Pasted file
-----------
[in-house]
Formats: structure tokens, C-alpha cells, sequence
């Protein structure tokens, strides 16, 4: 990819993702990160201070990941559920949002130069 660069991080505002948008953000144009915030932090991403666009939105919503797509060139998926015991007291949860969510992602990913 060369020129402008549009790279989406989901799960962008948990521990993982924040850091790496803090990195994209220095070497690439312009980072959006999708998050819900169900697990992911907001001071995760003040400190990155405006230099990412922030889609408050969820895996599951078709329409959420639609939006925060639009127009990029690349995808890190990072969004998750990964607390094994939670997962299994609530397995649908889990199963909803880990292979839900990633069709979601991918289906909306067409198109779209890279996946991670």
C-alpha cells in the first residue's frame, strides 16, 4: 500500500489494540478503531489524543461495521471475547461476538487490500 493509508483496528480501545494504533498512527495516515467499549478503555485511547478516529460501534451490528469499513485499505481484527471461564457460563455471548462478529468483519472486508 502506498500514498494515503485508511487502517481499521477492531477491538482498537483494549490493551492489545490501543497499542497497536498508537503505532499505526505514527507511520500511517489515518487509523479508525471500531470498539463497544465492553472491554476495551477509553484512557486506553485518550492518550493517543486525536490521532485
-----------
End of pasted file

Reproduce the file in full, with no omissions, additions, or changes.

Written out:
[in-house]
Formats: structure tokens, C-alpha cells, sequence
């Protein structure tokens, strides 16, 4: 990819993702990160201070990941559920949002130069 660069991080505002948008953000144009915030932090991403666009939105919503797509060139998926015991007291949860969510992602990913 060369020129402008549009790279989406989901799960962008948990521990993982924040850091790496803090990195994209220095070497690439312009980072959006999708998050819900169900697990992911907001001071995760003040400190990155405006230099990412922030889609408050969820895996599951078709329409959420639609939006925060639009127009990029690349995808890190990072969004998750990964607390094994939670997962299994609530397995649908889990199963909803880990292979839900990633069709979601991918289906909306067409198109779209890279996946991670």
C-alpha cells in the first residue's frame, strides 16, 4: 500500500489494540478503531489524543461495521471475547461476538487490500 493509508483496528480501545494504533498512527495516515467499549478503555485511547478516529460501534451490528469499513485499505481484527471461564457460563455471548462478529468483519472486508 502506498500514498494515503485508511487502517481499521477492531477491538482498537483494549490493551492489545490501543497499542497497536498508537503505532499505526505514527507511520500511517489515518487509523479508525471500531470498539463497544465492553472491554476495551477509553484512557486506553485518550492518550493517543486525536490521532485